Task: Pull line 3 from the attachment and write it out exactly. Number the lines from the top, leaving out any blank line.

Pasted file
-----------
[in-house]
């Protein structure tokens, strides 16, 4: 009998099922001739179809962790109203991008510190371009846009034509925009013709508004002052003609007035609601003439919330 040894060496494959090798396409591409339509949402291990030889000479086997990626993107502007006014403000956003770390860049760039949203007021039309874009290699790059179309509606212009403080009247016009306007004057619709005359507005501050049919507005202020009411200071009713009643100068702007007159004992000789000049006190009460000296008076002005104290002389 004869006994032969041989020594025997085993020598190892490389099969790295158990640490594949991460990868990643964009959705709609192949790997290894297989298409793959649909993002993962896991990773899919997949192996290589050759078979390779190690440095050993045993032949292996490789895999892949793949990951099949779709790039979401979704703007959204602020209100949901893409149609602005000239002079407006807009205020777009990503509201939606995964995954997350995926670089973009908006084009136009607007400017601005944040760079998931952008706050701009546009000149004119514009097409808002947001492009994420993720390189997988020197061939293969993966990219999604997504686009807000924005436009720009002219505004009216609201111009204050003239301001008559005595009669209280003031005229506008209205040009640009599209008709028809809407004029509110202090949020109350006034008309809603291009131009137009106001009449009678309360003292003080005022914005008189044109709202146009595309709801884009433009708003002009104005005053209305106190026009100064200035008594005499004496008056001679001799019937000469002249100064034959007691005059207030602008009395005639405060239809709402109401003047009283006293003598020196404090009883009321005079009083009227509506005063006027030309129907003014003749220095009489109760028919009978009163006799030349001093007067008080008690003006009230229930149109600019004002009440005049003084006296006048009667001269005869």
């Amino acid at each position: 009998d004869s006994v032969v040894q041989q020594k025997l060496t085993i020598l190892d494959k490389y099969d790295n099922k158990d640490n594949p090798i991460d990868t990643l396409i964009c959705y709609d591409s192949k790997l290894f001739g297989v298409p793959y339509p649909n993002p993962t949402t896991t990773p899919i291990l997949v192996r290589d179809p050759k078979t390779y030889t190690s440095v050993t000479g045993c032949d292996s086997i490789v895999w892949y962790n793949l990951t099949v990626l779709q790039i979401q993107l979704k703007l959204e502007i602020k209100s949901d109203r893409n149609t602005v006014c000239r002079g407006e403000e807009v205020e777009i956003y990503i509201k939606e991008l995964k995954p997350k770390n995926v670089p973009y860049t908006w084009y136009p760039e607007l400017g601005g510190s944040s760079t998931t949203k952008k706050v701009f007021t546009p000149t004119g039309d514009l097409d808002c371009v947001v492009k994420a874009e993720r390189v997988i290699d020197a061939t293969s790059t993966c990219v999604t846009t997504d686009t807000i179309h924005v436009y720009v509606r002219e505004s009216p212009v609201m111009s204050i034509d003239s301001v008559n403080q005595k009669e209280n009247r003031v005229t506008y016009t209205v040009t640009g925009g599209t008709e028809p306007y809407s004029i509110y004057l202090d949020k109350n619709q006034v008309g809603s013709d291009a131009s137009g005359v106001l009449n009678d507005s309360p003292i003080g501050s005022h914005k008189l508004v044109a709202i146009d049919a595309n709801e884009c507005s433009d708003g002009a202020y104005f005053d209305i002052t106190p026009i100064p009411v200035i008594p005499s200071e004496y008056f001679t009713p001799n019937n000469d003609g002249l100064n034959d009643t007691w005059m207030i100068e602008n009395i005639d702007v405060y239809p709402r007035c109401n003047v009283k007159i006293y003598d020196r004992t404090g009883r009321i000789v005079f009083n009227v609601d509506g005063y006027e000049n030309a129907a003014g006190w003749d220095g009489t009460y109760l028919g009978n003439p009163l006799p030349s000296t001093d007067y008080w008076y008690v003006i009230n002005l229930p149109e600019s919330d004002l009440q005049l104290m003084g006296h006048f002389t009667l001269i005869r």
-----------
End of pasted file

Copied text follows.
């Amino acid at each position: 009998d004869s006994v032969v040894q041989q020594k025997l060496t085993i020598l190892d494959k490389y099969d790295n099922k158990d640490n594949p090798i991460d990868t990643l396409i964009c959705y709609d591409s192949k790997l290894f001739g297989v298409p793959y339509p649909n993002p993962t949402t896991t990773p899919i291990l997949v192996r290589d179809p050759k078979t390779y030889t190690s440095v050993t000479g045993c032949d292996s086997i490789v895999w892949y962790n793949l990951t099949v990626l779709q790039i979401q993107l979704k703007l959204e502007i602020k209100s949901d109203r893409n149609t602005v006014c000239r002079g407006e403000e807009v205020e777009i956003y990503i509201k939606e991008l995964k995954p997350k770390n995926v670089p973009y860049t908006w084009y136009p760039e607007l400017g601005g510190s944040s760079t998931t949203k952008k706050v701009f007021t546009p000149t004119g039309d514009l097409d808002c371009v947001v492009k994420a874009e993720r390189v997988i290699d020197a061939t293969s790059t993966c990219v999604t846009t997504d686009t807000i179309h924005v436009y720009v509606r002219e505004s009216p212009v609201m111009s204050i034509d003239s301001v008559n403080q005595k009669e209280n009247r003031v005229t506008y016009t209205v040009t640009g925009g599209t008709e028809p306007y809407s004029i509110y004057l202090d949020k109350n619709q006034v008309g809603s013709d291009a131009s137009g005359v106001l009449n009678d507005s309360p003292i003080g501050s005022h914005k008189l508004v044109a709202i146009d049919a595309n709801e884009c507005s433009d708003g002009a202020y104005f005053d209305i002052t106190p026009i100064p009411v200035i008594p005499s200071e004496y008056f001679t009713p001799n019937n000469d003609g002249l100064n034959d009643t007691w005059m207030i100068e602008n009395i005639d702007v405060y239809p709402r007035c109401n003047v009283k007159i006293y003598d020196r004992t404090g009883r009321i000789v005079f009083n009227v609601d509506g005063y006027e000049n030309a129907a003014g006190w003749d220095g009489t009460y109760l028919g009978n003439p009163l006799p030349s000296t001093d007067y008080w008076y008690v003006i009230n002005l229930p149109e600019s919330d004002l009440q005049l104290m003084g006296h006048f002389t009667l001269i005869r």